Concelebrating at Additional Masses

And More on Christmas Masses

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ROME, JAN. 13, 2009 (Zenit.org).- Answered by Legionary of Christ Father Edward McNamara, professor of liturgy at the Regina Apostolorum university.

Q: Priests are allowed to binate or even trinate in cases of pastoral necessity. What should happen if a priest has to give the homily at several Masses on a Sunday, perhaps in connection with an appeal? When he has already said one Mass and another priest is the celebrant, should he also concelebrate? — S.P., Stourport-on-Severn, England

A: I would say that the most relevant norm regarding this topic is found in the instruction “Redemptionis Sacramentum,” No. 64:

“The homily, which is given in the course of the celebration of Holy Mass and is a part of the Liturgy itself, ‘should ordinarily be given by the Priest celebrant himself. He may entrust it to a concelebrating Priest or occasionally, according to circumstances, to a Deacon, but never to a layperson. In particular cases and for a just cause, the homily may even be given by a Bishop or a Priest who is present at the celebration but cannot concelebrate.'”

The final phrase of this number would cover the case of our correspondent. An appeal, such as when a missionary priest preaches on Mission Sunday or when the pastor makes an annual diocesan appeal, would constitute a just cause.

It is important, however, that the priest should attempt to weave the themes of the appeal into the homily itself as relating to the readings and the Christian life. Otherwise, appeals are best left until after the post-Communion prayer and before the final blessing.

The priest who preaches in these circumstances should vest in an alb or a cassock and surplice, as well as a stole of the corresponding liturgical color.

The norm foresees the case of a priest who “cannot concelebrate.” The general rule is that a priest celebrates or concelebrates no more than one Mass a day (Canon 905 of the Code of Canon Law). The permission to binate or trinate is a pastoral concession for the benefit of the faithful and only for a just cause. Since it is usually not necessary to concelebrate at a second Mass, then it would not generally fulfill the requirement of a just pastoral need.

Therefore, in the case at hand it is enough that the priest has already celebrated Mass, or is scheduled to celebrate a later Mass, in order to justify being able to both preach the homily and refrain from concelebrating.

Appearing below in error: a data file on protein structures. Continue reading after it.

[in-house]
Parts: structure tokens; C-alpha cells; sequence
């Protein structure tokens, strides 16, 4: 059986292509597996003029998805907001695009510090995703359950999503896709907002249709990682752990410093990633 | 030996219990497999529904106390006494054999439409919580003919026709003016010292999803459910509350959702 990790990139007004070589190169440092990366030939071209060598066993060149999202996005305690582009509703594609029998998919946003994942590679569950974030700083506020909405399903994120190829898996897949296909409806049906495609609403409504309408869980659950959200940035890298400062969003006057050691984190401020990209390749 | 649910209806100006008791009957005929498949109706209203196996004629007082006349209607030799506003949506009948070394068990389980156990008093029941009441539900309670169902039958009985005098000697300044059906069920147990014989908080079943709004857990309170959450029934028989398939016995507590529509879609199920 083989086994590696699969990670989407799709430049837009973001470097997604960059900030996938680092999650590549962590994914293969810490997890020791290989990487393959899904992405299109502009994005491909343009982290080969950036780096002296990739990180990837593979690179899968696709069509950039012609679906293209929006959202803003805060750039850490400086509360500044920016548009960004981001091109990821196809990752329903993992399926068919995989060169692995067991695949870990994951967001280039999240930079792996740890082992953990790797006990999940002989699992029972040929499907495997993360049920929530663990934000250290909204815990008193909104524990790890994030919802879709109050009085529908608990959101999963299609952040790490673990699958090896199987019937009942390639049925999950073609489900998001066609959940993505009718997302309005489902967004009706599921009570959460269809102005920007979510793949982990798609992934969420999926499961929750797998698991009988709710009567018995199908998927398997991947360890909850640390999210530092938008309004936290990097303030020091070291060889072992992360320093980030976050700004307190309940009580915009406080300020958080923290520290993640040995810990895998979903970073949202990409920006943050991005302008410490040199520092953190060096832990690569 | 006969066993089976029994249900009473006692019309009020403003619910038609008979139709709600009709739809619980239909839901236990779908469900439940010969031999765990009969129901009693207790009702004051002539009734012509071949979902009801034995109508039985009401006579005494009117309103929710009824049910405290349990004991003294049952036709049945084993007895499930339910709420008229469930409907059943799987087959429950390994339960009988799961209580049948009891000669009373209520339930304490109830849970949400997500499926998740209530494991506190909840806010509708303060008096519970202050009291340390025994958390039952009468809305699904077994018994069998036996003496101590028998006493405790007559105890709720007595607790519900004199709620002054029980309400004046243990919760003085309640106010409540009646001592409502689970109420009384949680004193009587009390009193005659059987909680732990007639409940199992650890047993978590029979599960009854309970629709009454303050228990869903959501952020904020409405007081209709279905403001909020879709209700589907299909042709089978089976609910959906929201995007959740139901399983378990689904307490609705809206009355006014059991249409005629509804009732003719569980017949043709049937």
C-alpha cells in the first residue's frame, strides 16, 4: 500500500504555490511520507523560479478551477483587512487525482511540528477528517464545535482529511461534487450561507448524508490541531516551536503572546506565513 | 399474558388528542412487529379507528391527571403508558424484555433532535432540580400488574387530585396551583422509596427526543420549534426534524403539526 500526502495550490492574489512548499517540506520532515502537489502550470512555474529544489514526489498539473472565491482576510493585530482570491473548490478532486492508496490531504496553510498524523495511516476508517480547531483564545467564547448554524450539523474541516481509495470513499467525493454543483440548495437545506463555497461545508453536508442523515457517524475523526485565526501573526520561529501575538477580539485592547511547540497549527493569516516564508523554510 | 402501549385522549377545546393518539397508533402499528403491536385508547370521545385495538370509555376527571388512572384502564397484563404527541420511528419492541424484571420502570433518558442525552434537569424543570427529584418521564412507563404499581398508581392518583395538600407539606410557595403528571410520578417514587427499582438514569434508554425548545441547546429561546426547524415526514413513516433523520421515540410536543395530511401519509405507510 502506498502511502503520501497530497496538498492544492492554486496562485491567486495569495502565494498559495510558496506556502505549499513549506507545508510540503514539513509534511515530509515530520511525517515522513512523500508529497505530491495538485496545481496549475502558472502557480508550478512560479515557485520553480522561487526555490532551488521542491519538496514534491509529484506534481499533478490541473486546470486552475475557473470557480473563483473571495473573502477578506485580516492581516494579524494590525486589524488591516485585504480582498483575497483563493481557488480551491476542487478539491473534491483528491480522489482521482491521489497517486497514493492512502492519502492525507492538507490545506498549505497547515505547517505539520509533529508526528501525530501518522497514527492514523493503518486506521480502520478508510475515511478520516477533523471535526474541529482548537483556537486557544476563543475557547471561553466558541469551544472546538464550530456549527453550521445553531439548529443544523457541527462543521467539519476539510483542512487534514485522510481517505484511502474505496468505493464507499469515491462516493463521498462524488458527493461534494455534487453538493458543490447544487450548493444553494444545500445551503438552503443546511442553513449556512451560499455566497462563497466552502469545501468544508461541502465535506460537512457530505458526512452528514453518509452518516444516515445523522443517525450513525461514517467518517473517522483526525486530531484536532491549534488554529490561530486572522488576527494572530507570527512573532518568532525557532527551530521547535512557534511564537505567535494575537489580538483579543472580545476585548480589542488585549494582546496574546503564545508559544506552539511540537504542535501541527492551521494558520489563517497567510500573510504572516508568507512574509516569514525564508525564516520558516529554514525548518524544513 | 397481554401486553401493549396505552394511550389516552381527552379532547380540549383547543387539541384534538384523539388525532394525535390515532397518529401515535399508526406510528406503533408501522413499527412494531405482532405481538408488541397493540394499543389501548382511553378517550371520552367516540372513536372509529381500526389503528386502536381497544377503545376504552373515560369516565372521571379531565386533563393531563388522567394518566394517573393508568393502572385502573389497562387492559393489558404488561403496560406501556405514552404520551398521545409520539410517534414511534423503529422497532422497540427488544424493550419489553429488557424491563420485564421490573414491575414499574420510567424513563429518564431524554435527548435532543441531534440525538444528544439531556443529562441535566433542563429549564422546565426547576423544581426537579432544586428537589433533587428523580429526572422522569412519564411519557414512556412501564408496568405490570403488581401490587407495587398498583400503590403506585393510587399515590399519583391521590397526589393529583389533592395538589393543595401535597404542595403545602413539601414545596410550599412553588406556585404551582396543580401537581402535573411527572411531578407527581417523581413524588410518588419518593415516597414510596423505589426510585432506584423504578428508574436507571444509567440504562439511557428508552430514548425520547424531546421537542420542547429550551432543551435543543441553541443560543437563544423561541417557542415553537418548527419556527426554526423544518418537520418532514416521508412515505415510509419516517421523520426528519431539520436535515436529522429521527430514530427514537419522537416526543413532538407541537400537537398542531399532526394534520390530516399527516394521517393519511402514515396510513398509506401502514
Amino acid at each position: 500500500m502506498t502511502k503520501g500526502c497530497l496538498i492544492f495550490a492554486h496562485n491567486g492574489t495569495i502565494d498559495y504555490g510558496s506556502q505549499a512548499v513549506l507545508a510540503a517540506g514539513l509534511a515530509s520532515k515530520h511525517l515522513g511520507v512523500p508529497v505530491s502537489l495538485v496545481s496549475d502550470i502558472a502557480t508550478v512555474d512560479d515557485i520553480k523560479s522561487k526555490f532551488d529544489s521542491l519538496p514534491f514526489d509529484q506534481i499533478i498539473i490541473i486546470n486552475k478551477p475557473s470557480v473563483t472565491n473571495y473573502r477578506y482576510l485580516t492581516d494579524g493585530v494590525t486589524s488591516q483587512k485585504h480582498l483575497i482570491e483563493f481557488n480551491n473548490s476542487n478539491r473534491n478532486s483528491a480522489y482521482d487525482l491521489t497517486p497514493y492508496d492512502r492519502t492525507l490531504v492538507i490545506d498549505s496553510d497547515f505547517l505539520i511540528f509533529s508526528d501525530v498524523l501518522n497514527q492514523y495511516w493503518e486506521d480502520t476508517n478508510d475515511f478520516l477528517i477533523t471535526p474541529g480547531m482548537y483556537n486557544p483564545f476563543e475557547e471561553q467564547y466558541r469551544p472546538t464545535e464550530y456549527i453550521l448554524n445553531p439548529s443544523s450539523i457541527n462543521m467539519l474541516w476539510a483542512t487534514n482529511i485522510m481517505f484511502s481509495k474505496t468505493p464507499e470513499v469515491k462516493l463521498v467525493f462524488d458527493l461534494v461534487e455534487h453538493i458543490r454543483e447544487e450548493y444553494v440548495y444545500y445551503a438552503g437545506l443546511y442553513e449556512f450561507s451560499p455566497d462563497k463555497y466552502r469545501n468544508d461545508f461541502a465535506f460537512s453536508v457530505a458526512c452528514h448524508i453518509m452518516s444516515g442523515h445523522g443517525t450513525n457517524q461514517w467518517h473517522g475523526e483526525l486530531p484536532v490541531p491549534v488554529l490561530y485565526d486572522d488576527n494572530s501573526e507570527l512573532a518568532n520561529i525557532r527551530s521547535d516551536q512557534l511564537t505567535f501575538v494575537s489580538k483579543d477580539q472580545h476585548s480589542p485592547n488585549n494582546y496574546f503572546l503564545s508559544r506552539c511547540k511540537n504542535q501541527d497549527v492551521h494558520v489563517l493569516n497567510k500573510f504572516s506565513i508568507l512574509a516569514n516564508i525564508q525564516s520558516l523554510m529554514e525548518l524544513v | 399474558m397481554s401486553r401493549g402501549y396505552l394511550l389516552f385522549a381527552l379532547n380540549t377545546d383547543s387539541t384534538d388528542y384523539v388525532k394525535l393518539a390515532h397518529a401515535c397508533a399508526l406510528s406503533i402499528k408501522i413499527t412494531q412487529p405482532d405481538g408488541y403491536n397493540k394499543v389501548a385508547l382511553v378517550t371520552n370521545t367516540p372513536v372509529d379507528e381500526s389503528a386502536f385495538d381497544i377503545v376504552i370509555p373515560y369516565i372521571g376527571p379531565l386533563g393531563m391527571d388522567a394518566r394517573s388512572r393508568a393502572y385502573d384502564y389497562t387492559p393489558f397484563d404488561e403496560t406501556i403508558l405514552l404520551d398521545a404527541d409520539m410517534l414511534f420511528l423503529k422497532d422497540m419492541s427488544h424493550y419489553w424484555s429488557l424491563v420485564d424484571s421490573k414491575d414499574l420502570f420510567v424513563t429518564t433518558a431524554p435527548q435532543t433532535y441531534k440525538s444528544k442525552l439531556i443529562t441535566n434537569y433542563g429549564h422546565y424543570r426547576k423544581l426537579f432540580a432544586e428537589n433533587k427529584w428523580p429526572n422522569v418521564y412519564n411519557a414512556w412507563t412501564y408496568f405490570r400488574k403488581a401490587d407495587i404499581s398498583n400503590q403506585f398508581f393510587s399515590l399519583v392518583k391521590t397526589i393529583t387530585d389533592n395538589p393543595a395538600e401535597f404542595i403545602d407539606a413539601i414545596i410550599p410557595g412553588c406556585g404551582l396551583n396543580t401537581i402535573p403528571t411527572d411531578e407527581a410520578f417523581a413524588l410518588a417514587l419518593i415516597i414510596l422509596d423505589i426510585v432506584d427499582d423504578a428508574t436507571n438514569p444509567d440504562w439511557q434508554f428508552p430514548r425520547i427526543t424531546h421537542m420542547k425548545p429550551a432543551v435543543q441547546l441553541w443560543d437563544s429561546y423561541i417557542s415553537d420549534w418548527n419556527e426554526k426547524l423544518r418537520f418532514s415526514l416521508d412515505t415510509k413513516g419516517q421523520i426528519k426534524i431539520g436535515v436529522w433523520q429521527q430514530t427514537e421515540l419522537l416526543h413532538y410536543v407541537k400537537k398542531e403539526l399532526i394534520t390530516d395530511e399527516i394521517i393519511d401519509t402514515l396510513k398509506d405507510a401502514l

Religious priests have a habitual exception to the one-Mass rule as they may always concelebrate at their community Mass even though they have another Mass scheduled for the faithful. All priests may likewise concelebrate at a second Mass in any justifiable situation such as the bishop’s Mass, funerals, anniversaries of ordination, and similar circumstances.

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Follow-up: “Midnight Mass” at 9 p.m.

Pursuant to our comments on Christmas Midnight Mass (see Dec. 23), an Eastern Catholic priest who is bi-ritual in the Roman rite asked the following question:

“On Christmas Day, as I was celebrating Mass in a Roman-rite parish, I wanted to use Eucharistic Prayer 4 because it lays out so majestically the whole plan of salvation vis-à-vis the Anaphora of St. Basil the Great in the Eastern Churches. However, I was not aware that it had its own Preface until I turned to it. Since I had already prayed the Christmas Preface, I decided I should not use Prayer 4. Would I have been wrong to have done so?”

Father was correct in refraining from using Eucharistic Prayer 4 and precisely because it has an invariable preface that forms a unity with the rest of the anaphora.

This beautiful prayer is theologically and structurally modeled on Eastern anaphoras, such as that of St. Basil. But it is stylistically and literarily more akin to traditional Latin prayer formulas although with a clear biblical background.

Because of its special structure and invariable preface it may not be used on feasts which have an obligatory preface of their own, such as Christmas and other solemnities, Sundays of the major liturgical seasons, and the fifth week of Lent.

It may be used when an assigned preface is not obligatory, such as on weekdays and Sundays of ordinary time; whenever a seasonal preface (rather than a preface of the day) is to be used; or for votive Masses. For example, Eucharistic Prayer 4 may not be used on Pentecost or the feast of Corpus Christi, but it may be used for a votive Mass of the Holy Spirit or of the Holy Eucharist even though the rubrics indicate the use of proper prefaces. In the case of votive Masses the use of the proper preface is not obligatory.

The most suitable Eucharistic Prayer to use on Christmas Day is the Roman Canon (No. 1). This ancient prayer has a traditional specific formula for this day that may be used every day of the Christmas octave.

While some bishops’ conferences have composed special Christmas formulas for Eucharistic Prayers 2 and 3, they do not quite match the beauty of the traditional insertion.

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Readers may send questions to liturgy@zenit.org. Please put the word “Liturgy” in the subject field. The text should include your initials, your city and your state, province or country. Father McNamara can only answer a small selection of the great number of questions that arrive.

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